Verbal and Physical Abuse

A big issue in our society today is that of abuse. According to the US Department of Justice, 25% of women have experienced domestic abuse. Every year there are 960,000 incidents of domestic abuse reported in the United States. Of these women are victims 85% of the time and men 15% of the time. There are typically two kinds of abuse, emotional and physical. On average, 4 women and 3 children die everyday as a result of domestic violence.

What is emotional abuse?

Emotional or verbal abuse is victimizing someone through making negative statements meant to define the victim or by withholding responses and not apologizing or retracting the statements.
When people call others names, use words to shame them, yell and scream at others regularly, use threats, blame the victims (this is your fault), and dismiss the feelings of the victim, the person is verbally abusive.

People who are emotionally/verbally abuse may tell their victims what to do and what to wear, use online communities to control or humiliate the victim, start rumors about the victim, and/or stalk the victim.

What is physical abuse?

Physical abuse occurs when someone inflicts pain, injury, or any other physical suffering onto another person.

This can involve pushing, kicking, biting, throwing things, slapping, pushing or pulling, using a weapon, or preventing someone from getting away.

What does the Bible say about abuse?

The Bible teaches that we are not to perform malevolent acts of violets against others or abuse them.

It promotes love and respect as being key elements of healthy relationships.

2 Timothy 3 tells us to avoid abusive people. 2 Timothy 3:2-5: “For people will be lovers of self, lovers of money, proud, arrogant, abusive, disobedient to their parents, ungrateful, unholy, heartless, unappeasable, slanderous, without self-control, brutal, not loving good, treacherous, reckless, swollen with conceit, lovers of pleasure rather than lovers of God, having the appearance of godliness, but denying its power. Avoid such people.”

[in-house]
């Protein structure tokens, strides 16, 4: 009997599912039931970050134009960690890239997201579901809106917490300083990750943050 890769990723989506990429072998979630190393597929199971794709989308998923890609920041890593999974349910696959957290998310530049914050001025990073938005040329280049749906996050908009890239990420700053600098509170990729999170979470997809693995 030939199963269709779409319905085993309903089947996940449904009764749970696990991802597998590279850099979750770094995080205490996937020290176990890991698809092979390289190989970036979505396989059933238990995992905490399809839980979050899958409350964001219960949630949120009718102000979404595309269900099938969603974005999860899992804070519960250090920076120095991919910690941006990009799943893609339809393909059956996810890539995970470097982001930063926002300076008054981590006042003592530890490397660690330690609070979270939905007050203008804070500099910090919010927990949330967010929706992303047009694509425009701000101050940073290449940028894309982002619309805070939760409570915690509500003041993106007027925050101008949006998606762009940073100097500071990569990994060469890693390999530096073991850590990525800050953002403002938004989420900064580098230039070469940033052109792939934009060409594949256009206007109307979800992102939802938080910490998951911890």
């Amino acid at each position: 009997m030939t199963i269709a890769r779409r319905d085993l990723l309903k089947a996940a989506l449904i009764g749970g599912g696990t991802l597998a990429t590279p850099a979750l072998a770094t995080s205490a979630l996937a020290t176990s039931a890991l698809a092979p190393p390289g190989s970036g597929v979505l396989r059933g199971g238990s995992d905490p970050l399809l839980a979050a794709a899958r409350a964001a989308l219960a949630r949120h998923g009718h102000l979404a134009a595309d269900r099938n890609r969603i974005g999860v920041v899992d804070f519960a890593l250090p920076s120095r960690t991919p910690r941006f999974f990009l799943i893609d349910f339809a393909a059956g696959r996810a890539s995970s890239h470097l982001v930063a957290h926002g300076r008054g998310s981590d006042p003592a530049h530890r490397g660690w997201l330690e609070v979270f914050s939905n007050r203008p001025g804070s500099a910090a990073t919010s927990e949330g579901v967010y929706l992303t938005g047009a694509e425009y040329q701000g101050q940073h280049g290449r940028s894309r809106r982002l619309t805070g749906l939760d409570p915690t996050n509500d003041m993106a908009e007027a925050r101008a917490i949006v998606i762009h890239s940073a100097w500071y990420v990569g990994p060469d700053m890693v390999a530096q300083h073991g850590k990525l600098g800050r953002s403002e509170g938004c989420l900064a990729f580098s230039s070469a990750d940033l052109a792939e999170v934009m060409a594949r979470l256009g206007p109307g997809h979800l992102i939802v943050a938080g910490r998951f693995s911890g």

Husbands are told to love their wives and to be understanding towards them.
Colossians 3:18-21: “Wives, submit to your husbands, as is fitting in the Lord. Husbands, love your wives, and do not be harsh with them. Children, obey your parents in everything, for this pleases the

Lord. Fathers, do not provoke your children, lest they become discouraged.”
1 Peter 3:7: “Likewise, husbands, live with your wives in an understanding way, showing honor to the woman as the weaker vessel, since they are heirs with you of the grace of life, so that your prayers may not be hindered.”
God does not look upon those who love violence with favor.
Psalm 11:5 “The Lord tests the righteous, but his soul hates the wicked and the one who loves violence.”
We are to be slow to anger.
James 1:19-20: “Know this, my beloved brothers: let every person be quick to hear, slow to speak, slow to anger; for the anger of man does not produce the righteousness of God.”
God strengthens those who are afflicted and abused.
Psalm 10:17-18: “O Lord, you hear the desire of the afflicted; you will strengthen their heart; you will incline your ear to do justice to the fatherless and the oppressed, so that man who is of the earth may strike terror no more.”

What do I do if I am being abused?

Get Away and Get Help!!! No person deserves to be abused. No person needs to remain subjected to abuse. If the person who is abusive is willing to get help, you can try to reconcile, but not until the person can show evidence of change.

What do I do if someone I know is being abused?

Look for an opportunity to share your heart with the victim. Offer to help the victim get help. Pray for God to reveal the nature of the situation to the victim so that he or she does not dismiss the reality of the situation.

Should victims of abuse stay married?

I have heard many say that adultery is the only biblical grounds for divorce. But what Jesus actually says is unfaithfulness. This certainly includes adultery, but I believe the term can be a bit broader in meaning. One who abuses a spouse is certainly not honoring, protecting, or loving the spouse. The person is not putting the spouses needs above his own, and the person is purposefully inflicting harm on another. I do not believe that God expects victims of spousal abuse to remain in the relationship. They have every right to leave. However, I do recommend counseling and attempts to reconcile if the abuser is willing to change and agrees to seek help. Though it is still recommended that the victim be removed from the situation until evidence of change is visible. This is a delicate situation.

Finding Help

If you are being abused or you know someone who is being abused, seek help. Several cites that can help with this are as follows:  (Love and Respect) (The National Domestic Violence Hotline)

For more on protecting yourself, visit: (Help Guide)